Although quantity of time was an issue, quality was not.   Ever mindful of how invisible  most senior folks often feel, I was determined to make an effort to connect with every resident I encountered during our brief visit.  In the dining room where some folks sat slouched in their chairs (or wheelchairs) over a lunch that looked thoroughly unappetizing,  I mingled with as many folks as I could.  I sat with Naomi, whose lips were painted a bright cheerful red, and her table-mate Tiki, who spoke in barely a mumble, listening to their stories.  I shook hands with “George” who sported a Korean War baseball cap and I thanked him for his service.  He talked about a boy (his son?), rambling on quite a bit but there was such a delightful twinkle in his eyes that I happily stayed at his table for a spell.  I mingled with other residents too as Rocket-man continued sitting with his mother…he struggling to have a good conversation and she, unaware, confused… but poignantly resigned that there was nothing remotely to be excited about on this day, or any day for that matter.  And though I took issue with certain things I saw during my visit–like a resident slouched in sleep in her wheelchair that was parked in the middle of the hallway for much too long–my heart swelled at the sight of one staff member sitting on the edge of a single bed reading a letter from a family member to a resident whose deeply wrinkled face was peaceful and his frame withered to a feather-light whisper…

We will all be there…

So kind readers, I will admit that I’ve never been able to feel a close connection with my mother-in-law.  It’s just the way it has always been.  But her sad resignation during a moment of her crystal-clear thinking made my heart immensely sad for her.   I know too that Rocket-man felt enormously guilty about such a short visit just two days before Christmas.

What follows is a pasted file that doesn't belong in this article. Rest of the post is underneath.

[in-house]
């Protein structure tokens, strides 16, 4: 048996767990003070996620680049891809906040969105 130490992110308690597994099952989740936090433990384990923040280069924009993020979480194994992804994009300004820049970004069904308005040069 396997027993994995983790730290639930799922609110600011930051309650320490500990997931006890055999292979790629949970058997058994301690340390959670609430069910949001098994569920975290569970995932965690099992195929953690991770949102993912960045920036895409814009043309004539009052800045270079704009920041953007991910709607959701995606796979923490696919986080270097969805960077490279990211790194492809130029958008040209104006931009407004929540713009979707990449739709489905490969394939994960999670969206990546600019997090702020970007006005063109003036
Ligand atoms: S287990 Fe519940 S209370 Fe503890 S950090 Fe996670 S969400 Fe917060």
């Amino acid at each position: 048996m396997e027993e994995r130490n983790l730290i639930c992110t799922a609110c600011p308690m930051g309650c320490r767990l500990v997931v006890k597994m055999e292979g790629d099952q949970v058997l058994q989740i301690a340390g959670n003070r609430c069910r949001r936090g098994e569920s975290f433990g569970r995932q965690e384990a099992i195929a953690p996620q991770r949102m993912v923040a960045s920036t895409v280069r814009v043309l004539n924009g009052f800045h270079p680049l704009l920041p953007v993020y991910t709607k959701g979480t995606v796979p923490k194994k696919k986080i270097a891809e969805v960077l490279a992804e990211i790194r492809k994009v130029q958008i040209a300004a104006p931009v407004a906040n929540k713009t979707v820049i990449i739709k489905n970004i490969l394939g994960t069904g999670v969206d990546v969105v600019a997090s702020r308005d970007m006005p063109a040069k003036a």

How blunt are all the arrows of thy quiver in comparison with those of guilt.
– Robert Blair

We did our very best to spread cheer.  I spent time rearranging items in her room after she unwrapped gifts.  I had to grit my teeth over all the layers of dust on furniture and the general disarray and clutter that we encountered in her room.   I gave Rocket-man “the look”…as in, nearly $4k a month and this!?  I knew from the set of his jaw that he’d be talking, once again, to the facility director.

And, yes, I simply could not hold back my unsolicited opinion about Rocket-man’s younger sister who lives less than three miles away from where her mother now resides.  Honestly, I tried to zip my lip with Rocket-man but I couldn’t help the anger that escaped as I fussed over setting things better in the small room. 

“Without hesitation, you’ve done all the hard stuff,” I said in a hushed whisper while his mother was in the bathroom.   “…and from hundreds of miles away.  Your sister has the easy part now–it could be as simple as short visits a couple of times a week to check in on mom and make sure things are being properly taken care of here in her room.  Yet she cannot seem to put her ego aside long enough to manage that,” I seethed. 

Let it go….let it goI breathed.  Of course, my anger will not help my husband’s head.

Suffice it so say said sister is a grand disappointment though that doesn’t sufficiently convey my feelings.  Family dynamics can be awfully messy to be sure, but when the chips fall,  elderly parents in their declining years should not have to be subjected to neglect and abandonment.  Kick family baggage to the closet, I say!  In the end we must take the higher road.   Follow the Golden Rule:  “Do unto others as you would have them do unto you.”